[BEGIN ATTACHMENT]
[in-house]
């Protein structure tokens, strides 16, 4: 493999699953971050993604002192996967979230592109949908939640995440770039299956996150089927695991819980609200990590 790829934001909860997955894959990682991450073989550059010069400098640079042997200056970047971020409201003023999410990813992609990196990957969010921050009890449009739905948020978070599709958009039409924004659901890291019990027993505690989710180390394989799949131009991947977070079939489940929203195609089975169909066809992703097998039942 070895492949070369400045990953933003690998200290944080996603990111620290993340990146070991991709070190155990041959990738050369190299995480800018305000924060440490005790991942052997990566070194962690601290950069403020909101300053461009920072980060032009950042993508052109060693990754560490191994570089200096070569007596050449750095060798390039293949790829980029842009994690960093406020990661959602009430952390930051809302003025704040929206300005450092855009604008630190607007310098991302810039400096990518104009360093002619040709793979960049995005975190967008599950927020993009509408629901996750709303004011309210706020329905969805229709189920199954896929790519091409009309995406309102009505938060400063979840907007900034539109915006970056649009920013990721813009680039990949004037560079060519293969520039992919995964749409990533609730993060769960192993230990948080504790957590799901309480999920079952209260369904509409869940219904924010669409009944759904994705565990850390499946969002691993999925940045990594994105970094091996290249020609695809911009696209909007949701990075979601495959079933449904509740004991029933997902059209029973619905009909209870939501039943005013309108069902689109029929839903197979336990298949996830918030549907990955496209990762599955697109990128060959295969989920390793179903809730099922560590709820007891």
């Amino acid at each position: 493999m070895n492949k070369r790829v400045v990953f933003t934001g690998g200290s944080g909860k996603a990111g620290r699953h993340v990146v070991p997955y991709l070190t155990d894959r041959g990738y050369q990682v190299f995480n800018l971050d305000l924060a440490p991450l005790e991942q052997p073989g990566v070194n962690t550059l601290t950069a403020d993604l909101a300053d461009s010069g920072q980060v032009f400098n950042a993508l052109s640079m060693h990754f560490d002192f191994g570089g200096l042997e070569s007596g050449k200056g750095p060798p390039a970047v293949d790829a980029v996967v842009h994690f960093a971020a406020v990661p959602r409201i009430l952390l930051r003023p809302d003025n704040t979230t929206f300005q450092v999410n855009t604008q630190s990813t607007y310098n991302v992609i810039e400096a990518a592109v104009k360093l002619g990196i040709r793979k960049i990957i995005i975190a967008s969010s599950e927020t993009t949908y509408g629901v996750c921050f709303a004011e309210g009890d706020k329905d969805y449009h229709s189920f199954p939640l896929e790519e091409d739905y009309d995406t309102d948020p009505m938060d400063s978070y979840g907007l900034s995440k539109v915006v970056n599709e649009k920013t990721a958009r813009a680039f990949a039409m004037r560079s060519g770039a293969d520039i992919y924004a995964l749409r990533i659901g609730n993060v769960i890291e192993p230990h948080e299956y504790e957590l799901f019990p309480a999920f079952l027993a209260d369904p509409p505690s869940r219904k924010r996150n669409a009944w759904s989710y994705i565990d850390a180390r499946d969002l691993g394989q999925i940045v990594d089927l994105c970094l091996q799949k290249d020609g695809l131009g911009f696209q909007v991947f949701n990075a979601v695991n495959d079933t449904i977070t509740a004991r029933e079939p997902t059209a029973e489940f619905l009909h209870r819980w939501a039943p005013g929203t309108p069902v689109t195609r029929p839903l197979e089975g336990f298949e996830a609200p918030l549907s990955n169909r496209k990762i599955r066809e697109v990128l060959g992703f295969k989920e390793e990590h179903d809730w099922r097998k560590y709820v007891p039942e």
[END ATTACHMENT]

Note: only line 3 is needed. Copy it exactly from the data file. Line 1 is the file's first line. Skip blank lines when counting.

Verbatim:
């Amino acid at each position: 493999m070895n492949k070369r790829v400045v990953f933003t934001g690998g200290s944080g909860k996603a990111g620290r699953h993340v990146v070991p997955y991709l070190t155990d894959r041959g990738y050369q990682v190299f995480n800018l971050d305000l924060a440490p991450l005790e991942q052997p073989g990566v070194n962690t550059l601290t950069a403020d993604l909101a300053d461009s010069g920072q980060v032009f400098n950042a993508l052109s640079m060693h990754f560490d002192f191994g570089g200096l042997e070569s007596g050449k200056g750095p060798p390039a970047v293949d790829a980029v996967v842009h994690f960093a971020a406020v990661p959602r409201i009430l952390l930051r003023p809302d003025n704040t979230t929206f300005q450092v999410n855009t604008q630190s990813t607007y310098n991302v992609i810039e400096a990518a592109v104009k360093l002619g990196i040709r793979k960049i990957i995005i975190a967008s969010s599950e927020t993009t949908y509408g629901v996750c921050f709303a004011e309210g009890d706020k329905d969805y449009h229709s189920f199954p939640l896929e790519e091409d739905y009309d995406t309102d948020p009505m938060d400063s978070y979840g907007l900034s995440k539109v915006v970056n599709e649009k920013t990721a958009r813009a680039f990949a039409m004037r560079s060519g770039a293969d520039i992919y924004a995964l749409r990533i659901g609730n993060v769960i890291e192993p230990h948080e299956y504790e957590l799901f019990p309480a999920f079952l027993a209260d369904p509409p505690s869940r219904k924010r996150n669409a009944w759904s989710y994705i565990d850390a180390r499946d969002l691993g394989q999925i940045v990594d089927l994105c970094l091996q799949k290249d020609g695809l131009g911009f696209q909007v991947f949701n990075a979601v695991n495959d079933t449904i977070t509740a004991r029933e079939p997902t059209a029973e489940f619905l009909h209870r819980w939501a039943p005013g929203t309108p069902v689109t195609r029929p839903l197979e089975g336990f298949e996830a609200p918030l549907s990955n169909r496209k990762i599955r066809e697109v990128l060959g992703f295969k989920e390793e990590h179903d809730w099922r097998k560590y709820v007891p039942e």